Looking forward to the day you can buy a Xiaomi smartphone in the US? Keep waiting. The company's founder announced the first ten countries in Xiaomi's international expansion today, and the United States didn't make the cut. A shame, perhaps, for fans of the company's affordable, well-specced handsets, but not much of a surprise -- Xiaomi's aversion to traditional sales and marketing puts it at odds with what American consumers have come to expect. Right now, the company's products are only available in China, Taiwan, Hong Kong and Singapore, but CEO Lei Jun says it will start selling devices in India, Brazil, Russia, Turkey, Mexico and in several east asian countries and emerging markets later this year.

The company's also simplifying its image a little, dropping "Xiao" from its webpage URL. The newly christened Mi.com should play well in the new markets: not only does it match the MI branding the company uses on its MI2 and MI3 smartphones, but it's easier to remember, market and -- for international customers -- pronounce.

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Sony Xperia Z2 Tablet review: A top-tier slate with a familiar face

Oh, Sony. Its earliest Android tablet efforts were a little odd (and that's putting it politely), but the company eventually managed to get its act together. Last year's Xperia Tablet Z? Easily the finest Android slate that Sony's ever made. When it came time to craft an upgrade, though, Sony was faced with a choice: Should it try to push the envelope in a different direction? Or simply stay the course and apply a healthy dose of polish to an already-good device?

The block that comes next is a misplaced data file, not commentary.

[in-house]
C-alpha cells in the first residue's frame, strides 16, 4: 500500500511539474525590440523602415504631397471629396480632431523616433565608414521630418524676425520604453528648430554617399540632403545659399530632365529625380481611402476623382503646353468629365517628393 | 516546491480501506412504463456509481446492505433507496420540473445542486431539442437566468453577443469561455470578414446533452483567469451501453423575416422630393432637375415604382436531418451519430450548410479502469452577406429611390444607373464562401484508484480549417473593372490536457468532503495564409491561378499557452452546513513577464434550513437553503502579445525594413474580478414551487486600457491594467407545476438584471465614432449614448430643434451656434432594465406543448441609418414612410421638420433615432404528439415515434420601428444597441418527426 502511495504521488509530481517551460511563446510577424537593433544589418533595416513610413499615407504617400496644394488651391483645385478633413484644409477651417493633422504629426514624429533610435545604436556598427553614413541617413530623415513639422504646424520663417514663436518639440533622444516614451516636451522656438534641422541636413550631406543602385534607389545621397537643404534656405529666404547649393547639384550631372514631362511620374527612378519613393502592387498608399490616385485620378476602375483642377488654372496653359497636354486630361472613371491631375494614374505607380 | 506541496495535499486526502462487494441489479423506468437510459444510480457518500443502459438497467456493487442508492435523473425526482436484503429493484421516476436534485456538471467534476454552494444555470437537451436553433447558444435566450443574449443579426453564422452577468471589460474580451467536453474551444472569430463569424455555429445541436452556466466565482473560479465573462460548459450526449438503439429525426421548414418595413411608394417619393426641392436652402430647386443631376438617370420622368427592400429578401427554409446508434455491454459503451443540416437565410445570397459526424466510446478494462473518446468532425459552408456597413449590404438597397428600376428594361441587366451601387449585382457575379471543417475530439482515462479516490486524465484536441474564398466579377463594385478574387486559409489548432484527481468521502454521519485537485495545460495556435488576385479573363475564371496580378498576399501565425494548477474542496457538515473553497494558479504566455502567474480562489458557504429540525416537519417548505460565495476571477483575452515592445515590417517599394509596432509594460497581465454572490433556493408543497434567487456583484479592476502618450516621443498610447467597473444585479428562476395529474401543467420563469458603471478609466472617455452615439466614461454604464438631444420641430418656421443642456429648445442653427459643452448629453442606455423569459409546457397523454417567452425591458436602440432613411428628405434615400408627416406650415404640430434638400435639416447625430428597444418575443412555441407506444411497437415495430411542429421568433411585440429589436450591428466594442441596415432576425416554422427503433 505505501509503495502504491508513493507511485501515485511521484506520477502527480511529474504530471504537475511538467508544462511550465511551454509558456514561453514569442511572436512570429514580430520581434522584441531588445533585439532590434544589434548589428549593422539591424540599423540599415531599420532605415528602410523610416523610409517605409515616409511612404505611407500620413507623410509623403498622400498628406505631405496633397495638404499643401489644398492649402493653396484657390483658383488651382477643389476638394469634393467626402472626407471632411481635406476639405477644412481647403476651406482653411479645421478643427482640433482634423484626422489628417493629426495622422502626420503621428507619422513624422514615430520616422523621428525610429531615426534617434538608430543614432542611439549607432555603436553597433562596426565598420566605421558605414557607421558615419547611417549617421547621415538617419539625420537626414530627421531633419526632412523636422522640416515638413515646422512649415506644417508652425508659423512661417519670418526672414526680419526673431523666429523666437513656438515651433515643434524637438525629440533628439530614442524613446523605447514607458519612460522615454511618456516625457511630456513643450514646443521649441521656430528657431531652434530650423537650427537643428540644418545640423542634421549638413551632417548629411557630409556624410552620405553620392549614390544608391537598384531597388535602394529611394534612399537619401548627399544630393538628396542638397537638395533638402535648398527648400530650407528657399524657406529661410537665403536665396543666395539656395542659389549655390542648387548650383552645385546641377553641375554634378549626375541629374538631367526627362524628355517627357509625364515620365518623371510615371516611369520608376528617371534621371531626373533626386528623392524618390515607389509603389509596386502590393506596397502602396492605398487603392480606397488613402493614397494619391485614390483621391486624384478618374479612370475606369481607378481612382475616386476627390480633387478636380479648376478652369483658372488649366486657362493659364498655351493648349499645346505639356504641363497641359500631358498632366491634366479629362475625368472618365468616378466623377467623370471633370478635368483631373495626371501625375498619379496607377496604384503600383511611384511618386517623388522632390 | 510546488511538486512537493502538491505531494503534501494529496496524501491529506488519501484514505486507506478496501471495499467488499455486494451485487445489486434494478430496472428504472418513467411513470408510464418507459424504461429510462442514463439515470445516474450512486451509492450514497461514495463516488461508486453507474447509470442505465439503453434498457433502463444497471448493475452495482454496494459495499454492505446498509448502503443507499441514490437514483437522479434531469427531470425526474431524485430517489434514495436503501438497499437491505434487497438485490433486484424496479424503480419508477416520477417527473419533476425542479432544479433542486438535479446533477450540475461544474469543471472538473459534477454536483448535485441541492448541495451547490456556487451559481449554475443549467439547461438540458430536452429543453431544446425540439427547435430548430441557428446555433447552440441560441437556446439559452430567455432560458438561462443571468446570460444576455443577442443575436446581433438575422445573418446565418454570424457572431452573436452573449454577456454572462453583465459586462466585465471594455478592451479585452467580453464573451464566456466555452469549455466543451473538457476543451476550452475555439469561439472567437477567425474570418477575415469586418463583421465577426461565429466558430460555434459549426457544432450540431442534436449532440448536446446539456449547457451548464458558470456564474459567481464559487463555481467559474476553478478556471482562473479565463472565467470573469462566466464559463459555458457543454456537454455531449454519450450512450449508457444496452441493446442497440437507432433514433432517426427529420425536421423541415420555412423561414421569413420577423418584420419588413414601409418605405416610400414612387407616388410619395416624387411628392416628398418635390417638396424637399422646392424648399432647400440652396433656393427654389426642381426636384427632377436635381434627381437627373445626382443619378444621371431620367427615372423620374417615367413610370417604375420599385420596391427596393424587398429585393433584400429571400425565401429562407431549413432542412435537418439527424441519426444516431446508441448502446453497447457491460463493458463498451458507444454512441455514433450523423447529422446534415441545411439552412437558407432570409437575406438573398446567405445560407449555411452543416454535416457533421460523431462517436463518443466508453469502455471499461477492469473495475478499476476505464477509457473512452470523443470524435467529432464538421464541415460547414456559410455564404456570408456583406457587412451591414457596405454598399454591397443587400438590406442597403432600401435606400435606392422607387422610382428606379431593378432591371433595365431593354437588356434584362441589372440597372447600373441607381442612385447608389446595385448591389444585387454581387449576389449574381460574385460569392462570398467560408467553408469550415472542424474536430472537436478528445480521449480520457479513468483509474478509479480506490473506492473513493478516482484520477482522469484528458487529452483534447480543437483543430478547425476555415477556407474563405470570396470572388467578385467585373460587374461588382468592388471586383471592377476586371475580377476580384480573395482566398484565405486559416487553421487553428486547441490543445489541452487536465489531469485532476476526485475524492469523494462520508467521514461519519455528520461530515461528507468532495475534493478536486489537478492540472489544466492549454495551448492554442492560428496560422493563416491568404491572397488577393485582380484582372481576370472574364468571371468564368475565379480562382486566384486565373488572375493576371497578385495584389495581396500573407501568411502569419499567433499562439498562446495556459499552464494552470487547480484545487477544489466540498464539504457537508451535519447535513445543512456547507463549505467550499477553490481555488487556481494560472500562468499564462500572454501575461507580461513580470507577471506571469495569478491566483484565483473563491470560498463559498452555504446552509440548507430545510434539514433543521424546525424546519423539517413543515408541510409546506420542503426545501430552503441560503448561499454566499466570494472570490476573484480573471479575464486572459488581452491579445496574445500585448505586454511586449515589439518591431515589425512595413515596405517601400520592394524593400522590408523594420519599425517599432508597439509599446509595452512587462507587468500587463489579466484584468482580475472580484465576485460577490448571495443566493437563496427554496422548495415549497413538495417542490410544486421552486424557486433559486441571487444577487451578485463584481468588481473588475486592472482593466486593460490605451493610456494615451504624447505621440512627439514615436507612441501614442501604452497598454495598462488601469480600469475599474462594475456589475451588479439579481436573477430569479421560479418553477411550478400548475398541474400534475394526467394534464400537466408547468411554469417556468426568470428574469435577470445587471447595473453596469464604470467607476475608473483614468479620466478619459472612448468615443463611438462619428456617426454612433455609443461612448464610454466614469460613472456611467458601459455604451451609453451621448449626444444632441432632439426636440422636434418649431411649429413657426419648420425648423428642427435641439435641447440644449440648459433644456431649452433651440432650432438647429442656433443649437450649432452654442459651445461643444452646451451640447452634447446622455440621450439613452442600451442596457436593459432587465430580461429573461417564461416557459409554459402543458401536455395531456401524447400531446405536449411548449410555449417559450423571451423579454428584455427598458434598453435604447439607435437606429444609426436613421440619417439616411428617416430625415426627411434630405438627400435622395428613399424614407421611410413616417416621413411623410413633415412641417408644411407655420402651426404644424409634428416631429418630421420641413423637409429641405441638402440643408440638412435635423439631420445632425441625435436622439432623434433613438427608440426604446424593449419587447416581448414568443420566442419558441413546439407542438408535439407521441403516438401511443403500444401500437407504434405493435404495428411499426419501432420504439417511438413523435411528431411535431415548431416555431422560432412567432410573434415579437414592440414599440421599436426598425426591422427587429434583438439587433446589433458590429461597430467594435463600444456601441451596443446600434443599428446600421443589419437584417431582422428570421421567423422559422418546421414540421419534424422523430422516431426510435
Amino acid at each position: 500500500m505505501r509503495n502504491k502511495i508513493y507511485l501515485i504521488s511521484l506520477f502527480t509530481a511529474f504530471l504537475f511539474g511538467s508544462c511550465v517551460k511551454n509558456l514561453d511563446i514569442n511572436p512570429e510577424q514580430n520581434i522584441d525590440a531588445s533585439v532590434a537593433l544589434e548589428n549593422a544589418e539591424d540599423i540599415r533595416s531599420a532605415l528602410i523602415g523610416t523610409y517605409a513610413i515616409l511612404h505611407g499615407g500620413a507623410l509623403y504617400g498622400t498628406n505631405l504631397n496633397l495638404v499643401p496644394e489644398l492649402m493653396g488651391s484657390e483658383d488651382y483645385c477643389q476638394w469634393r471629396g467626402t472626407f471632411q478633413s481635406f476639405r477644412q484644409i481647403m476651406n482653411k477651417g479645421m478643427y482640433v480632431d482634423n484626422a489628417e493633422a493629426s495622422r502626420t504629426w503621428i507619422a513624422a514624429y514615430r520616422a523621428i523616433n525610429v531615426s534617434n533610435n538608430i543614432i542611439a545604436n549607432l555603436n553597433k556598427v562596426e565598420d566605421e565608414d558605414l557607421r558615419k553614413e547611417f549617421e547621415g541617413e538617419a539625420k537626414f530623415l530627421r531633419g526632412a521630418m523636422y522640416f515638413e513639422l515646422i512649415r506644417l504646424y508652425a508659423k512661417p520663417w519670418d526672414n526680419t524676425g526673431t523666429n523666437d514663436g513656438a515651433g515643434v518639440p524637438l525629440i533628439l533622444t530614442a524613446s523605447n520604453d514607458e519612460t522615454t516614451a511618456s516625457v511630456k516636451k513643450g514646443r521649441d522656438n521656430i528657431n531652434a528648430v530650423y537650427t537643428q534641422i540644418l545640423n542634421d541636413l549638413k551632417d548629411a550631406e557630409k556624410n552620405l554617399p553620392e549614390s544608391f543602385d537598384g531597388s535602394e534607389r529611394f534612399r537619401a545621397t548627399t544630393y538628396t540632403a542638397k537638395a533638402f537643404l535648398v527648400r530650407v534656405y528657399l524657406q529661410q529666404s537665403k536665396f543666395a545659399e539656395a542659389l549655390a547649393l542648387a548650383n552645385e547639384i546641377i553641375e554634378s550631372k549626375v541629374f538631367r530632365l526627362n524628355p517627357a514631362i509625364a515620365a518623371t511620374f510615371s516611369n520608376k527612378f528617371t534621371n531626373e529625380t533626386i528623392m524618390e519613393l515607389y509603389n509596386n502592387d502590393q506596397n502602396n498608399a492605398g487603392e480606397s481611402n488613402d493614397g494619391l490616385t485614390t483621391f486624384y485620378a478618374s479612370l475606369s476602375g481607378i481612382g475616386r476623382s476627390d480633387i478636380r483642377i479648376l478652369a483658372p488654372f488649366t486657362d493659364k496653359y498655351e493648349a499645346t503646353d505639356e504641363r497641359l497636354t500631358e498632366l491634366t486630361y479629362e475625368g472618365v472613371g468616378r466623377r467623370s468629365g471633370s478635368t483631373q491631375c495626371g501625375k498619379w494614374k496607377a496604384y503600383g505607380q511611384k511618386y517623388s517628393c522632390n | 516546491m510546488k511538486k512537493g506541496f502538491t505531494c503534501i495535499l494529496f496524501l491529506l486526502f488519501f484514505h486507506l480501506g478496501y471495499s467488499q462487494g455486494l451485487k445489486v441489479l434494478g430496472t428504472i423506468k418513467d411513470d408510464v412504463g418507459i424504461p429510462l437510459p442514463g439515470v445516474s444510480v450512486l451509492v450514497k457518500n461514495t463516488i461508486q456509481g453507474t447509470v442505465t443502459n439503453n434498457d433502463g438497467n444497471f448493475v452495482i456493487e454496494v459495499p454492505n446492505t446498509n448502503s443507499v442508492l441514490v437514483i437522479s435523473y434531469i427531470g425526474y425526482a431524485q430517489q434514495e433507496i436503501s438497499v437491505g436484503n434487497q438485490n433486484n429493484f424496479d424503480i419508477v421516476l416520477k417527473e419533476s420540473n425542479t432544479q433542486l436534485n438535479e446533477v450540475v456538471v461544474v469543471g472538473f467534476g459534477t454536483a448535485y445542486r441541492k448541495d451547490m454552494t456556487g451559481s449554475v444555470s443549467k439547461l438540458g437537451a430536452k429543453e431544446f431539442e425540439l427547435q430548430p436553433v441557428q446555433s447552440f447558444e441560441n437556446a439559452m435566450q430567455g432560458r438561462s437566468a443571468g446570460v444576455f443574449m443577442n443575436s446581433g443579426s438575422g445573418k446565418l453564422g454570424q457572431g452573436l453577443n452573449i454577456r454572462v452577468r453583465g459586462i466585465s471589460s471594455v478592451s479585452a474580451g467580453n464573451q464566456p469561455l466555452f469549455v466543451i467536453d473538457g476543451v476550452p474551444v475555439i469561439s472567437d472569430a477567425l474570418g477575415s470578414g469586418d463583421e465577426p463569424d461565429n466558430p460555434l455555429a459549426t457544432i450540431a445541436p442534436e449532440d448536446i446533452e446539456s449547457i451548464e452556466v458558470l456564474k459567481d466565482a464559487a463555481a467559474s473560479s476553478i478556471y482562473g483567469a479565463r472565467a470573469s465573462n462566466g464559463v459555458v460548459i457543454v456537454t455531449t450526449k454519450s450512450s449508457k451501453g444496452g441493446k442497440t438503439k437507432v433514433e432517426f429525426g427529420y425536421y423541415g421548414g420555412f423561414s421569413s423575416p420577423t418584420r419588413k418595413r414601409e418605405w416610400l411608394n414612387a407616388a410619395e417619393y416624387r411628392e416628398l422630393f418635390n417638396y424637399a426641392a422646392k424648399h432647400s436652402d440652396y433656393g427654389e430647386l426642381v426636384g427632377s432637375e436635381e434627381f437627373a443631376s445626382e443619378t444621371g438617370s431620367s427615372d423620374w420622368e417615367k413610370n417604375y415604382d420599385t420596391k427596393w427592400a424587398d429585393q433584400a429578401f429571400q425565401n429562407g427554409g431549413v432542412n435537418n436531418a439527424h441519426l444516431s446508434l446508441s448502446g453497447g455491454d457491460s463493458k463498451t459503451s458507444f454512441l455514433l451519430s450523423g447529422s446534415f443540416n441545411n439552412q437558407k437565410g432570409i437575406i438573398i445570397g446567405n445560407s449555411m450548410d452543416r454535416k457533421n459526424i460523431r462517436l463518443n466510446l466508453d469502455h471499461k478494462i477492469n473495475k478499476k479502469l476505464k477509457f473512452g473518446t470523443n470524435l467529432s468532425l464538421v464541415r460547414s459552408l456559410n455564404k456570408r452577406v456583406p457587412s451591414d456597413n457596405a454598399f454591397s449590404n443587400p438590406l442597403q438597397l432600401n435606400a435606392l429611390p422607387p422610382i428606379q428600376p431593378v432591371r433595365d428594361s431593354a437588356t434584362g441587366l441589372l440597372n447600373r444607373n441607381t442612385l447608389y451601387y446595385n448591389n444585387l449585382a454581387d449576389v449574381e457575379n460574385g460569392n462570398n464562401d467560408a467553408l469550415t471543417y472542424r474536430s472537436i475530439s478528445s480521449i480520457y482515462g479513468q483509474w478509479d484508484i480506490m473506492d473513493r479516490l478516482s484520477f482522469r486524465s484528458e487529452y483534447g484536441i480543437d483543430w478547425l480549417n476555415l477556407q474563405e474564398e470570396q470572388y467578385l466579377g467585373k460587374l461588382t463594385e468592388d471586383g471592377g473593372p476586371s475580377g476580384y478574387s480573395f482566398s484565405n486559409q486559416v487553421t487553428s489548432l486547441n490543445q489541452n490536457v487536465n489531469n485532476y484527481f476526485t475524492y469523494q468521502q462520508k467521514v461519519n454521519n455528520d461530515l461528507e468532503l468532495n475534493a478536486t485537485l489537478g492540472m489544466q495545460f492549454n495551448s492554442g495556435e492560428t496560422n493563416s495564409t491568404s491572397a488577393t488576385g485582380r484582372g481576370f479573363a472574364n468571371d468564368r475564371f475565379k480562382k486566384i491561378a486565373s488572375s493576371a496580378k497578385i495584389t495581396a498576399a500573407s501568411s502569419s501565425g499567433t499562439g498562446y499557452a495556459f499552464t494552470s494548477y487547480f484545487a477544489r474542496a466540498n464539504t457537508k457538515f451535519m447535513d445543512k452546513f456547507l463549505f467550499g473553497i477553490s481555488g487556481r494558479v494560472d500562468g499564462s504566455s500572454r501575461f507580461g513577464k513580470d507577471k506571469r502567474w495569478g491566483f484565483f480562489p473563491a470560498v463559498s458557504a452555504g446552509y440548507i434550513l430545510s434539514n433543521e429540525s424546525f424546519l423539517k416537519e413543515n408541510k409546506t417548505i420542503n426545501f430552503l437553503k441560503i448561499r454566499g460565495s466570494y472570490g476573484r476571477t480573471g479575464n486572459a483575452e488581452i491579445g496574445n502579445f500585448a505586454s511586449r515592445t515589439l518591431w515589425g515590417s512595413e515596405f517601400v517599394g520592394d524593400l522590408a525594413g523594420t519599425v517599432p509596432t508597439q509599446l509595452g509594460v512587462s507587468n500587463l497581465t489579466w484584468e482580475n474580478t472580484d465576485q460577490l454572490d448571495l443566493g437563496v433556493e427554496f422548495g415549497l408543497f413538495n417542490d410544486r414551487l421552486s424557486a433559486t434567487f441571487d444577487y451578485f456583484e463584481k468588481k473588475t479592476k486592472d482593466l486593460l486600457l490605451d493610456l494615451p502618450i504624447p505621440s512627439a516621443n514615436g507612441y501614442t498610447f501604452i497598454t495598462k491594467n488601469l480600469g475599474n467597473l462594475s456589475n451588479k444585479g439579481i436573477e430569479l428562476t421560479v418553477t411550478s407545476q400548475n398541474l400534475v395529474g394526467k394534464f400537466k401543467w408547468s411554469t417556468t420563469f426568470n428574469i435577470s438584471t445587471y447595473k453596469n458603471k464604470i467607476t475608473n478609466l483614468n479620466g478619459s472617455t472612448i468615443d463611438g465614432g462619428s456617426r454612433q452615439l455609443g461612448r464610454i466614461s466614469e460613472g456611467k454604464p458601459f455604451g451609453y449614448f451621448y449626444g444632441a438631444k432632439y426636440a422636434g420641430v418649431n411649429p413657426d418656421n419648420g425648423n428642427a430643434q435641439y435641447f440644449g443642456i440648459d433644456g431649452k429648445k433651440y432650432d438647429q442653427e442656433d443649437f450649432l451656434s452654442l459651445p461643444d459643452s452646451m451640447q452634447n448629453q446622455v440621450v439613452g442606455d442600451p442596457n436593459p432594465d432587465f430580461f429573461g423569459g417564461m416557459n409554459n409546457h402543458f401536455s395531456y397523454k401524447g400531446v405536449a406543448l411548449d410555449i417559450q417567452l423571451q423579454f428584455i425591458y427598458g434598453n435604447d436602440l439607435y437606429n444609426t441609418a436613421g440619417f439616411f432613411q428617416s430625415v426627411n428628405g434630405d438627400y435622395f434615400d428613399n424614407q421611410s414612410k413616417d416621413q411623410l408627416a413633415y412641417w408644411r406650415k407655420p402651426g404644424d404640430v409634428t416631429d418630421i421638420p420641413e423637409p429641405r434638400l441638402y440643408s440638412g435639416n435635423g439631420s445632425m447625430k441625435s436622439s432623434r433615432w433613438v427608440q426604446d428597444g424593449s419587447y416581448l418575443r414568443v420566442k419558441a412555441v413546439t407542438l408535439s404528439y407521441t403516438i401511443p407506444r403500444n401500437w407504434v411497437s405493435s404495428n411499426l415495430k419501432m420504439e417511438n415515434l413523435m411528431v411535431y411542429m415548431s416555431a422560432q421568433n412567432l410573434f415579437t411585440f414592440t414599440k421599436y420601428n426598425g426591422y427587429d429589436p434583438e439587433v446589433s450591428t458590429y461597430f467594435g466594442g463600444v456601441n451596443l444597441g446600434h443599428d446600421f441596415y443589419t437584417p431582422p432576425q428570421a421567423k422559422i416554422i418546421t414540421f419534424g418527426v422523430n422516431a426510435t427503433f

Needless to say, it chose the latter. The new Xperia Z2 Tablet looks strikingly similar to its predecessor, albeit with a swapped-out set of components under the hood. The strange sense of drama that comes with a new product seems absent here. In a cynical age when new devices can fly or flop based on spectacle alone, Sony played it safe. It iterated. But is that such a bad thing? Is "iterating" really as yucky a word as we've all been led to believe? Let's find out.

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People buy cases mainly to protect their precious phones, but very few offer functional versatility, and you're often forced to give them up when you upgrade. Well, that may no longer be a problem thanks to a new minimalistic solution dubbed Snap. This attachment system starts off with a circular, low-profile female connector that's only 3mm thick and 25mm wide, and it can stick onto any device or case thanks to its strong, commercial-grade 3M adhesive. You can then secure different types of Snap accessories with a simple twist; and when detached, the slim socket barely gets in the way.

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Seeing an error message on your Samsung phone, tablet or Smart TV today? You're not alone, as the Samsung.com website appears to be down and owners worldwide have reported anything from error messages to being unable to access apps on their smart TVs. Reports have spread on Twitter -- mostly from a community news site called Wikitree -- that a fire at a Samsung SDS building in Gwacheon, South Korea is the culprit. We've contacted Samsung but haven't heard anything back yet, and while some of its social media pages have noted the outage, there isn't an official explanation posted.